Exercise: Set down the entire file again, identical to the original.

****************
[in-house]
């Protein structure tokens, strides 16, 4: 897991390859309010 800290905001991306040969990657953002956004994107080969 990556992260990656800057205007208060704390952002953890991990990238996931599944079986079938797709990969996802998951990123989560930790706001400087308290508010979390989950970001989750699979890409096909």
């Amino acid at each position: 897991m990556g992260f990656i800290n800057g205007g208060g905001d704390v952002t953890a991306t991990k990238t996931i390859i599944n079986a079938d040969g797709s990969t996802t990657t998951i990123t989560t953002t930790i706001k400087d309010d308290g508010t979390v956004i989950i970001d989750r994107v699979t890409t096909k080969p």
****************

[in-house]
């Protein structure tokens, strides 16, 4: 897991390859309010 800290905001991306040969990657953002956004994107080969 990556992260990656800057205007208060704390952002953890991990990238996931599944079986079938797709990969996802998951990123989560930790706001400087308290508010979390989950970001989750699979890409096909």
């Amino acid at each position: 897991m990556g992260f990656i800290n800057g205007g208060g905001d704390v952002t953890a991306t991990k990238t996931i390859i599944n079986a079938d040969g797709s990969t996802t990657t998951i990123t989560t953002t930790i706001k400087d309010d308290g508010t979390v956004i989950i970001d989750r994107v699979t890409t096909k080969p």